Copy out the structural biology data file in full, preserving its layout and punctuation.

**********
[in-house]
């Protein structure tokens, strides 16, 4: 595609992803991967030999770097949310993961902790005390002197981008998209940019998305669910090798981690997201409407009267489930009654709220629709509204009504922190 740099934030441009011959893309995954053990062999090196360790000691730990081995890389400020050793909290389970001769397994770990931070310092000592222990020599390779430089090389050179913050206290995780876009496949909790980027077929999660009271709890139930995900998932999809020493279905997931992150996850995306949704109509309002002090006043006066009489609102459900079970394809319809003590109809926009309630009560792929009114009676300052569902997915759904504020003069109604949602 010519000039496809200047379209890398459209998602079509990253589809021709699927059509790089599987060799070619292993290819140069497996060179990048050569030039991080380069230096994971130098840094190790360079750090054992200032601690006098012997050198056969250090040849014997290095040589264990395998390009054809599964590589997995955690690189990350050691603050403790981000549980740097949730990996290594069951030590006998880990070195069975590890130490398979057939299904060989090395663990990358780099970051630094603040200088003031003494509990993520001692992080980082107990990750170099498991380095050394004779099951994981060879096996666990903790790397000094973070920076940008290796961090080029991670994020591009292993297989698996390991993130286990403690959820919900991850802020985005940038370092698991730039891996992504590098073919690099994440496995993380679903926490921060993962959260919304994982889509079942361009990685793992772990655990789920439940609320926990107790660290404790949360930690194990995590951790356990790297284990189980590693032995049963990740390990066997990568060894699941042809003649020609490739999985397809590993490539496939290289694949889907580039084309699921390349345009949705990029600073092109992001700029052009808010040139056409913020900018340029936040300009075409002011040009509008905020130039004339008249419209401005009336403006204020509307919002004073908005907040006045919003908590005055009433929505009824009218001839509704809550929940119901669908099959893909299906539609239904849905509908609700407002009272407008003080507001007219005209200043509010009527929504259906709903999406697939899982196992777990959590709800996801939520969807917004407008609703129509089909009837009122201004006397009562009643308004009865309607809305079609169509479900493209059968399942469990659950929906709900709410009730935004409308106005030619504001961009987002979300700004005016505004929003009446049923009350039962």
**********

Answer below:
[in-house]
């Protein structure tokens, strides 16, 4: 595609992803991967030999770097949310993961902790005390002197981008998209940019998305669910090798981690997201409407009267489930009654709220629709509204009504922190 740099934030441009011959893309995954053990062999090196360790000691730990081995890389400020050793909290389970001769397994770990931070310092000592222990020599390779430089090389050179913050206290995780876009496949909790980027077929999660009271709890139930995900998932999809020493279905997931992150996850995306949704109509309002002090006043006066009489609102459900079970394809319809003590109809926009309630009560792929009114009676300052569902997915759904504020003069109604949602 010519000039496809200047379209890398459209998602079509990253589809021709699927059509790089599987060799070619292993290819140069497996060179990048050569030039991080380069230096994971130098840094190790360079750090054992200032601690006098012997050198056969250090040849014997290095040589264990395998390009054809599964590589997995955690690189990350050691603050403790981000549980740097949730990996290594069951030590006998880990070195069975590890130490398979057939299904060989090395663990990358780099970051630094603040200088003031003494509990993520001692992080980082107990990750170099498991380095050394004779099951994981060879096996666990903790790397000094973070920076940008290796961090080029991670994020591009292993297989698996390991993130286990403690959820919900991850802020985005940038370092698991730039891996992504590098073919690099994440496995993380679903926490921060993962959260919304994982889509079942361009990685793992772990655990789920439940609320926990107790660290404790949360930690194990995590951790356990790297284990189980590693032995049963990740390990066997990568060894699941042809003649020609490739999985397809590993490539496939290289694949889907580039084309699921390349345009949705990029600073092109992001700029052009808010040139056409913020900018340029936040300009075409002011040009509008905020130039004339008249419209401005009336403006204020509307919002004073908005907040006045919003908590005055009433929505009824009218001839509704809550929940119901669908099959893909299906539609239904849905509908609700407002009272407008003080507001007219005209200043509010009527929504259906709903999406697939899982196992777990959590709800996801939520969807917004407008609703129509089909009837009122201004006397009562009643308004009865309607809305079609169509479900493209059968399942469990659950929906709900709410009730935004409308106005030619504001961009987002979300700004005016505004929003009446049923009350039962």